So the movie Gandhi touched and affected you to such an extent that you feel drawn to begin your own "experiment with truth." In your letter you ask, "Is there any Christian group participating in a Gandhi-like campaign against the arms race?" and you add, "I think I could devote my life to such an effort."
I'm enclosing a list of Christian communities engaged in nonviolent campaigns to rid the world of nuclear arms. Many of these people have been on the cutting edge of the peace issue for more than a decade. Their witness, writings, and lives have called many Christians, myself included, to deeper gospel commitment and courage. The debt we owe them is immeasurable.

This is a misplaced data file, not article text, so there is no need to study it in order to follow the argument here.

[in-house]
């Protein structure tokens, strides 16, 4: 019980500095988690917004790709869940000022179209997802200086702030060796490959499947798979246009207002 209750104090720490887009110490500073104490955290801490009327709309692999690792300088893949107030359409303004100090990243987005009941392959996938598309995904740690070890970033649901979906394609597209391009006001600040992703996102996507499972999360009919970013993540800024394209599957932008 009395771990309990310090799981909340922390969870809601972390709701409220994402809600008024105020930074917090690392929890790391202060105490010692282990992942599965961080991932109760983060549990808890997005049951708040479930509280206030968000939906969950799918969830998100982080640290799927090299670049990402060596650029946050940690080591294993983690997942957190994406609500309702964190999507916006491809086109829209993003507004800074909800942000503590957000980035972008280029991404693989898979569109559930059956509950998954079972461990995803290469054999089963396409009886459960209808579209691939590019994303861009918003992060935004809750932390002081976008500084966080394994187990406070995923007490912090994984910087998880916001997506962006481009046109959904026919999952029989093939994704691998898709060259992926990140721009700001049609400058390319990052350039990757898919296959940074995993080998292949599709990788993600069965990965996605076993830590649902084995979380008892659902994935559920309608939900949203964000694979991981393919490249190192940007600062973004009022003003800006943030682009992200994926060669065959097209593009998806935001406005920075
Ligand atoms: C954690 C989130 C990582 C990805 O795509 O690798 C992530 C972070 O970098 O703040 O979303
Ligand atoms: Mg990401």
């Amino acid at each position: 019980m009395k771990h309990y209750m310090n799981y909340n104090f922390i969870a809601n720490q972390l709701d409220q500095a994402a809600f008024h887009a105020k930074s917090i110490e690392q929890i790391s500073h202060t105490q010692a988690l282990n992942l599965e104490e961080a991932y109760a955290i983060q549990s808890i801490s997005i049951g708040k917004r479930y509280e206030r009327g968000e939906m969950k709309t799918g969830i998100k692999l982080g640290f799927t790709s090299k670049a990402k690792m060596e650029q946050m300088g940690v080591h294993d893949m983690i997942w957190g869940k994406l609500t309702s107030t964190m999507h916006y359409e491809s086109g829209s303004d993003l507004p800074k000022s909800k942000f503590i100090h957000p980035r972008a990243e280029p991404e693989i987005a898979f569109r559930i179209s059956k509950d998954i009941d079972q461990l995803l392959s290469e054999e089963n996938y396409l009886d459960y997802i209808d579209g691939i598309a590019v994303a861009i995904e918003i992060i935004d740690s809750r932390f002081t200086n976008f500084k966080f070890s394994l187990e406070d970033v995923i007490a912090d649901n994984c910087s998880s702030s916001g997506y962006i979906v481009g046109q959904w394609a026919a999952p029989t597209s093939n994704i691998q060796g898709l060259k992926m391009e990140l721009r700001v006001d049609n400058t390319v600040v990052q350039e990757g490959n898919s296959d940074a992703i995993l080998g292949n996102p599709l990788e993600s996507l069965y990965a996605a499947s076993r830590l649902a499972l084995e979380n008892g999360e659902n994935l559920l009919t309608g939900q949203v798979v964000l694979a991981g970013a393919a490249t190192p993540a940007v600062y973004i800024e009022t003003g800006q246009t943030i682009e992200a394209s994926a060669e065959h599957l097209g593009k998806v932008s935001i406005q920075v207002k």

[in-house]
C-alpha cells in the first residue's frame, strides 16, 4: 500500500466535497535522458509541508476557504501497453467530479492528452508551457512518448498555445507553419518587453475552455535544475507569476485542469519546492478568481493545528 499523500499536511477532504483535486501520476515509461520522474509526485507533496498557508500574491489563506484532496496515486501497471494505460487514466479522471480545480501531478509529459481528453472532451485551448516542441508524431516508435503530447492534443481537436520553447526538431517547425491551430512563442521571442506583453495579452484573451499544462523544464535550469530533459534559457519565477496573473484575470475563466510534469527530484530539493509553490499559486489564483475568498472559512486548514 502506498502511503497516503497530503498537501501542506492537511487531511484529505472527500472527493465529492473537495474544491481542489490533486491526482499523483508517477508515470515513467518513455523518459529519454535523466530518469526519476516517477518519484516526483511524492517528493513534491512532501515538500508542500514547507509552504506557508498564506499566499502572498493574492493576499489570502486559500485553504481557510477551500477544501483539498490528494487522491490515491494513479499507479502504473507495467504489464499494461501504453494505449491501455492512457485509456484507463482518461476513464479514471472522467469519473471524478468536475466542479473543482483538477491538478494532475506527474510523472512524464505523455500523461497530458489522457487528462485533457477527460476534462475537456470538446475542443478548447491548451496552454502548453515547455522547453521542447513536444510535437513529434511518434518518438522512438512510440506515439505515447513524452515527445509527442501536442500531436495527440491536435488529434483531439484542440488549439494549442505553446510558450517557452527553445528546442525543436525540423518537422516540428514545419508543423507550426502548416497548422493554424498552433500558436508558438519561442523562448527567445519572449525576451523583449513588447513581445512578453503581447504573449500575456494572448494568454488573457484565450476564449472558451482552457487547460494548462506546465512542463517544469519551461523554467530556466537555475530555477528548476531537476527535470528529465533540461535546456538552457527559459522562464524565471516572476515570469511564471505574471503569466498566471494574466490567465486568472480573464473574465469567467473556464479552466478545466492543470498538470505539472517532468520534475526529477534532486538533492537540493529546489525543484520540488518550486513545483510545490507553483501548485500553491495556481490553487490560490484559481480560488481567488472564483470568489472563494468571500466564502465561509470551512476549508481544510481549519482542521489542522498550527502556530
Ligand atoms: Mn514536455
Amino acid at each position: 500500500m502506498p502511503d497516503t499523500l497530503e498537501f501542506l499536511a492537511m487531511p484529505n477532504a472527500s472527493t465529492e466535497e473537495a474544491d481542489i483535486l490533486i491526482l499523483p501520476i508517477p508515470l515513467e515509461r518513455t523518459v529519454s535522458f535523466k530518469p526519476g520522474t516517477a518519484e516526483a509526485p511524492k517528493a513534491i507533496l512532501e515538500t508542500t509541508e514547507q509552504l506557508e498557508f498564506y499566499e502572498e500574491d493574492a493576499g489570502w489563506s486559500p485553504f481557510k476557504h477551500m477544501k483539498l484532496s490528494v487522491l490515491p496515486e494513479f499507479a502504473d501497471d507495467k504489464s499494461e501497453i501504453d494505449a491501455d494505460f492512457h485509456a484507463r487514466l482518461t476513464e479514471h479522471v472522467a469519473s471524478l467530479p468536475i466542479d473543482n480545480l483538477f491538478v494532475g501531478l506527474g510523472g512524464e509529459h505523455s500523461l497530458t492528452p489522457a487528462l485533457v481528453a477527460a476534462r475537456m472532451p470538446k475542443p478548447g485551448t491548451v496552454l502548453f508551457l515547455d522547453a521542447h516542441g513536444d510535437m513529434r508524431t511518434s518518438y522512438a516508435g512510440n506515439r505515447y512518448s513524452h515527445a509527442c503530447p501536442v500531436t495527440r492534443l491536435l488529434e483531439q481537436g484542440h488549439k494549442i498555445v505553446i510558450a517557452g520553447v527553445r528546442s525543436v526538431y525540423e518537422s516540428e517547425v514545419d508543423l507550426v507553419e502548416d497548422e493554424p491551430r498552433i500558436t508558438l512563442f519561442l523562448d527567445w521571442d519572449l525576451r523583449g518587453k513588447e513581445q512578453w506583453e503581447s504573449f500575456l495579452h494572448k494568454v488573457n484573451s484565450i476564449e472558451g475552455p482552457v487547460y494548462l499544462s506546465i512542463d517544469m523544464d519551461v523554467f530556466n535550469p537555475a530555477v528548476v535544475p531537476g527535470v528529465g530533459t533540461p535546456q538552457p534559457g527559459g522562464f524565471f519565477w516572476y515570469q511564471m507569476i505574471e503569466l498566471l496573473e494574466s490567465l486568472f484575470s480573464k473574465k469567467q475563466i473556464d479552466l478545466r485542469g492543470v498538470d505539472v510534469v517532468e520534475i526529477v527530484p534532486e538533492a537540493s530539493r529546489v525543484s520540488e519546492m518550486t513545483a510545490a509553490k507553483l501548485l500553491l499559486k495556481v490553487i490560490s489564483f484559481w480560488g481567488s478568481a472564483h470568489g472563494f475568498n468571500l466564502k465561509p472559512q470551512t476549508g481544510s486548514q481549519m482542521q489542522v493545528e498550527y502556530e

When you visit these communities, however, go with an open and questioning heart. You owe it to yourself as part of your own experiment with truth to ask hard questions, to pursue the difficult, perhaps painful, answers.
Check first to see if masochism is the unspoken buzz word. Does the group use suffering, rather than love, to prove nonviolence? It's easy to spot: conversations will always bend toward civil disobedience and personal prison experiences. The value of any nonviolent action will be measured by the possible length of the jail sentence: the longer the term, the better the nonviolence. Whether the action communicates with the general public is secondary; the action is "serious," that is, "truthful," because "we could get six years."
Letter to an Experimenter with Truth